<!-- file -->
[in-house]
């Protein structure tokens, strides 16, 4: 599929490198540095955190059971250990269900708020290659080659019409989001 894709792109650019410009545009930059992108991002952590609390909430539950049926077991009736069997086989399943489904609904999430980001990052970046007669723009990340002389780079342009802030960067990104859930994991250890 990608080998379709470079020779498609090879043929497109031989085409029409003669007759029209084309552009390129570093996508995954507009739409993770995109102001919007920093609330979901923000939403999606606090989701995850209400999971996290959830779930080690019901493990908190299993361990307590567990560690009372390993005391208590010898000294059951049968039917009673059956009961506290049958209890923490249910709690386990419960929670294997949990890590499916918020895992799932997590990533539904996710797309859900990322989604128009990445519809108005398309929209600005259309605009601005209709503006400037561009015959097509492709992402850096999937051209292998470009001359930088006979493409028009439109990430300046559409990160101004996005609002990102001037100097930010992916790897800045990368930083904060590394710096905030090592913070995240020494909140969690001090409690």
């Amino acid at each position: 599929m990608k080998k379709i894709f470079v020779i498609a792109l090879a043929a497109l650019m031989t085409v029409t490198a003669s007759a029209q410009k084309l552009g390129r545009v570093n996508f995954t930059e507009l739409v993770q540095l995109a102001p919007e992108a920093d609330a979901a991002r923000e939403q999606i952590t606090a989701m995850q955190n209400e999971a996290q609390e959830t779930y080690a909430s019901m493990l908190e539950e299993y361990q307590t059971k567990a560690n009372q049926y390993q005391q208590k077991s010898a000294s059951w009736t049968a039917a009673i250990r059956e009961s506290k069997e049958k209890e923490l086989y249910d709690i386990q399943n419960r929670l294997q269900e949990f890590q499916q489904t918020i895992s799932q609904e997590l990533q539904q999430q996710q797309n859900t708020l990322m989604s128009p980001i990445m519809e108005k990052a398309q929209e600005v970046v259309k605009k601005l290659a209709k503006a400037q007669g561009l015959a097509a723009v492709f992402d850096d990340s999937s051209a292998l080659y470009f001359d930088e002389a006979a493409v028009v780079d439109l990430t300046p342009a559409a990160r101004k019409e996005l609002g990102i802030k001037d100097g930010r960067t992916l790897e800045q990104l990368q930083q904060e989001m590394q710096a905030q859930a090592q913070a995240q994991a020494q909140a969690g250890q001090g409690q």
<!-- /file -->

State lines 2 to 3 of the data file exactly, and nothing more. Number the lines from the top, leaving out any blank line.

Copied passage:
């Protein structure tokens, strides 16, 4: 599929490198540095955190059971250990269900708020290659080659019409989001 894709792109650019410009545009930059992108991002952590609390909430539950049926077991009736069997086989399943489904609904999430980001990052970046007669723009990340002389780079342009802030960067990104859930994991250890 990608080998379709470079020779498609090879043929497109031989085409029409003669007759029209084309552009390129570093996508995954507009739409993770995109102001919007920093609330979901923000939403999606606090989701995850209400999971996290959830779930080690019901493990908190299993361990307590567990560690009372390993005391208590010898000294059951049968039917009673059956009961506290049958209890923490249910709690386990419960929670294997949990890590499916918020895992799932997590990533539904996710797309859900990322989604128009990445519809108005398309929209600005259309605009601005209709503006400037561009015959097509492709992402850096999937051209292998470009001359930088006979493409028009439109990430300046559409990160101004996005609002990102001037100097930010992916790897800045990368930083904060590394710096905030090592913070995240020494909140969690001090409690």
């Amino acid at each position: 599929m990608k080998k379709i894709f470079v020779i498609a792109l090879a043929a497109l650019m031989t085409v029409t490198a003669s007759a029209q410009k084309l552009g390129r545009v570093n996508f995954t930059e507009l739409v993770q540095l995109a102001p919007e992108a920093d609330a979901a991002r923000e939403q999606i952590t606090a989701m995850q955190n209400e999971a996290q609390e959830t779930y080690a909430s019901m493990l908190e539950e299993y361990q307590t059971k567990a560690n009372q049926y390993q005391q208590k077991s010898a000294s059951w009736t049968a039917a009673i250990r059956e009961s506290k069997e049958k209890e923490l086989y249910d709690i386990q399943n419960r929670l294997q269900e949990f890590q499916q489904t918020i895992s799932q609904e997590l990533q539904q999430q996710q797309n859900t708020l990322m989604s128009p980001i990445m519809e108005k990052a398309q929209e600005v970046v259309k605009k601005l290659a209709k503006a400037q007669g561009l015959a097509a723009v492709f992402d850096d990340s999937s051209a292998l080659y470009f001359d930088e002389a006979a493409v028009v780079d439109l990430t300046p342009a559409a990160r101004k019409e996005l609002g990102i802030k001037d100097g930010r960067t992916l790897e800045q990104l990368q930083q904060e989001m590394q710096a905030q859930a090592q913070a995240q994991a020494q909140a969690g250890q001090g409690q």